Reynoldsburg reaches agreement with union
Concluding negotiations that began four years ago, the city of Reynoldsburg reached an agreement with United Steelworkers of America (USW) to grant raises to the union's workers.
In a special meeting on Sept. 21, the city council approved a contract that would retroactively increase the pay of the USW workers by 3 percent for 2008 and 3 percent for 2009.
Of the more than 100 city employees, only 17 belong to USW.
How much longer those 17 remain with the union is uncertain, Reynoldsburg Mayor Brad McCloud said.
During the years that USW workers waited for the union and the city to agree, the non-USW employees received raises.
Once the USW workers receive their checks with their back pay, they have the opportunity to leave the union, McCloud said.
"They may vote to leave or they may not vote," McCloud said. "It's up to them."
The council granted no additional compensation for 2006 and 2007, Councilman Mel Clemens said.
In other business, the council will decide on Sept. 28 whether or not to allow a church to open in a former Century City pool hall.
Several council members expressed concerns that the church planned to offer free after-school tutoring services and free substance abuse counseling in the same space.
Pastor Charles Robinson of Empowerment Worship Center (EWC) said the church made arrangements to use a local business for counseling so there would be "no conflict of interest" with the tutoring program.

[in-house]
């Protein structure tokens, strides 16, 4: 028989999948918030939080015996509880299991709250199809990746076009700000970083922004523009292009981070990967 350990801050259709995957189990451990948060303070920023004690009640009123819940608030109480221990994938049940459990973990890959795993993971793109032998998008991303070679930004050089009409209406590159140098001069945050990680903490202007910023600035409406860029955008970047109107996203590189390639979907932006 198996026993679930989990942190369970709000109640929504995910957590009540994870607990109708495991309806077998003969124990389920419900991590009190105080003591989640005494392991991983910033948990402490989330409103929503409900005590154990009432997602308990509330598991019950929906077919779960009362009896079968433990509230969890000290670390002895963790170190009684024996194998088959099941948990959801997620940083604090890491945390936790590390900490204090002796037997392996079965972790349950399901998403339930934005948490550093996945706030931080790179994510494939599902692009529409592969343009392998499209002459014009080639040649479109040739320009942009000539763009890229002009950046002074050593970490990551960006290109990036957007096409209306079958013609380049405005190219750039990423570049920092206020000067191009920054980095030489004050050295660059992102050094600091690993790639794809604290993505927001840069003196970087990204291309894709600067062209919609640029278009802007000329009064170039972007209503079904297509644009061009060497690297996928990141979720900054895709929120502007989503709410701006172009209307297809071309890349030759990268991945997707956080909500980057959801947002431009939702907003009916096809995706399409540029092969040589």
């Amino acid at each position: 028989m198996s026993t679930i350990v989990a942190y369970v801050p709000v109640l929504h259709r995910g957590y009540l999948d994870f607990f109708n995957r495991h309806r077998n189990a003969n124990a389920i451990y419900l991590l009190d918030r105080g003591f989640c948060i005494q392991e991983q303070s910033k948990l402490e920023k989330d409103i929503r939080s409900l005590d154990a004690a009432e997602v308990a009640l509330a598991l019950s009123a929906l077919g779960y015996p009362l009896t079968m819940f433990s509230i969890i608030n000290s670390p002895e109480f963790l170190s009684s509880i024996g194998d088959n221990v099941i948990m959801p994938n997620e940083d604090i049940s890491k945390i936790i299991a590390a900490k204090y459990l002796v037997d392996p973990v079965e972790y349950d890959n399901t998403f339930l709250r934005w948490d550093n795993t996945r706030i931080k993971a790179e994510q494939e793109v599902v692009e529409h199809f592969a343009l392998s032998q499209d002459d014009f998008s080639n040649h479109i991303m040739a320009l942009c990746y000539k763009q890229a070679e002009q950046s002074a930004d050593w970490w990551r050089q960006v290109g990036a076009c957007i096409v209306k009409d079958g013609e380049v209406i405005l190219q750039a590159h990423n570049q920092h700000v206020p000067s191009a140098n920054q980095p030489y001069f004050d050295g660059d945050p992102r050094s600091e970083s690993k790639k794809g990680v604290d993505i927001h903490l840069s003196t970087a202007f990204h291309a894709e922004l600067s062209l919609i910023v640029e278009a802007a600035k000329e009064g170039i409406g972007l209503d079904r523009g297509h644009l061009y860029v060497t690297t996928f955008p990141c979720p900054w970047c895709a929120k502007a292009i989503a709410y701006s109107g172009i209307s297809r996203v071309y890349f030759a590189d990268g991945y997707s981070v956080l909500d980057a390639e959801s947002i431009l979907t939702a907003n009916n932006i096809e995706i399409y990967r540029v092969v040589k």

Councilwoman Leslie Kelly said that any tutors should be fingerprinted, the church needed to ensure a manageable tutor-student ratio, and EWC must comply with state licensing for childcare.
"This has the potential to be wonderful, but it needs a very clear plan," Kelly said.
Kelly said that before the council could grant the church a variance that would allow them to operate in a commercial building, EWC needed to submit in writing "a clear plan an d a clear timeline."
In addition, EWC must undergo a probationary period in which the city would check its progress after three months and six months.
"In three months hopefully we will see the success you're having," Kelly said.
Clemens suggested that to be fair, the city should check all storefront churches to ensure they have the necessary variances.
"I don't want a situation where you do more than any other church," Clemens told Robertson.
The council first discussed the issue in June, but it was tabled until September due to clerical issues.
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